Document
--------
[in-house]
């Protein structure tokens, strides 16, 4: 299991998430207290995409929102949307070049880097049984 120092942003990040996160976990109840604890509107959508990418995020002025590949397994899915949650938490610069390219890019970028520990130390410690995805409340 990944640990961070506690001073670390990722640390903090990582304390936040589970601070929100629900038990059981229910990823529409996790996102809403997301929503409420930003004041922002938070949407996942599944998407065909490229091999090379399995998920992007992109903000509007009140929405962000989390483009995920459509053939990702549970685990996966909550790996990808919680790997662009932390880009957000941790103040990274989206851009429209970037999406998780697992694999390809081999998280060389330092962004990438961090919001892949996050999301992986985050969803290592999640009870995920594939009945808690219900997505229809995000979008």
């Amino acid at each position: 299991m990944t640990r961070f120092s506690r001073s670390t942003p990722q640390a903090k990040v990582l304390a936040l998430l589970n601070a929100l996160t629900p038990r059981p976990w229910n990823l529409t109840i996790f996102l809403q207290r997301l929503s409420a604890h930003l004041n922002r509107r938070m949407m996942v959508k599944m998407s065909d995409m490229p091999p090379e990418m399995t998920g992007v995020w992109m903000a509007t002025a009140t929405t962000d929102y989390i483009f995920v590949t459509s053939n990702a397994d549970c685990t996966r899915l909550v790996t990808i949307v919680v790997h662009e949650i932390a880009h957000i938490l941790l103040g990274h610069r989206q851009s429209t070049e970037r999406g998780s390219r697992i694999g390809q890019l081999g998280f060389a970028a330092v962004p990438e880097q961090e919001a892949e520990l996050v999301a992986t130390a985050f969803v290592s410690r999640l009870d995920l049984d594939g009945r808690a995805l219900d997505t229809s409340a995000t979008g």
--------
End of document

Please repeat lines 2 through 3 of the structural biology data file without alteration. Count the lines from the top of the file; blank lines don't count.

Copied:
């Protein structure tokens, strides 16, 4: 299991998430207290995409929102949307070049880097049984 120092942003990040996160976990109840604890509107959508990418995020002025590949397994899915949650938490610069390219890019970028520990130390410690995805409340 990944640990961070506690001073670390990722640390903090990582304390936040589970601070929100629900038990059981229910990823529409996790996102809403997301929503409420930003004041922002938070949407996942599944998407065909490229091999090379399995998920992007992109903000509007009140929405962000989390483009995920459509053939990702549970685990996966909550790996990808919680790997662009932390880009957000941790103040990274989206851009429209970037999406998780697992694999390809081999998280060389330092962004990438961090919001892949996050999301992986985050969803290592999640009870995920594939009945808690219900997505229809995000979008």
């Amino acid at each position: 299991m990944t640990r961070f120092s506690r001073s670390t942003p990722q640390a903090k990040v990582l304390a936040l998430l589970n601070a929100l996160t629900p038990r059981p976990w229910n990823l529409t109840i996790f996102l809403q207290r997301l929503s409420a604890h930003l004041n922002r509107r938070m949407m996942v959508k599944m998407s065909d995409m490229p091999p090379e990418m399995t998920g992007v995020w992109m903000a509007t002025a009140t929405t962000d929102y989390i483009f995920v590949t459509s053939n990702a397994d549970c685990t996966r899915l909550v790996t990808i949307v919680v790997h662009e949650i932390a880009h957000i938490l941790l103040g990274h610069r989206q851009s429209t070049e970037r999406g998780s390219r697992i694999g390809q890019l081999g998280f060389a970028a330092v962004p990438e880097q961090e919001a892949e520990l996050v999301a992986t130390a985050f969803v290592s410690r999640l009870d995920l049984d594939g009945r808690a995805l219900d997505t229809s409340a995000t979008g």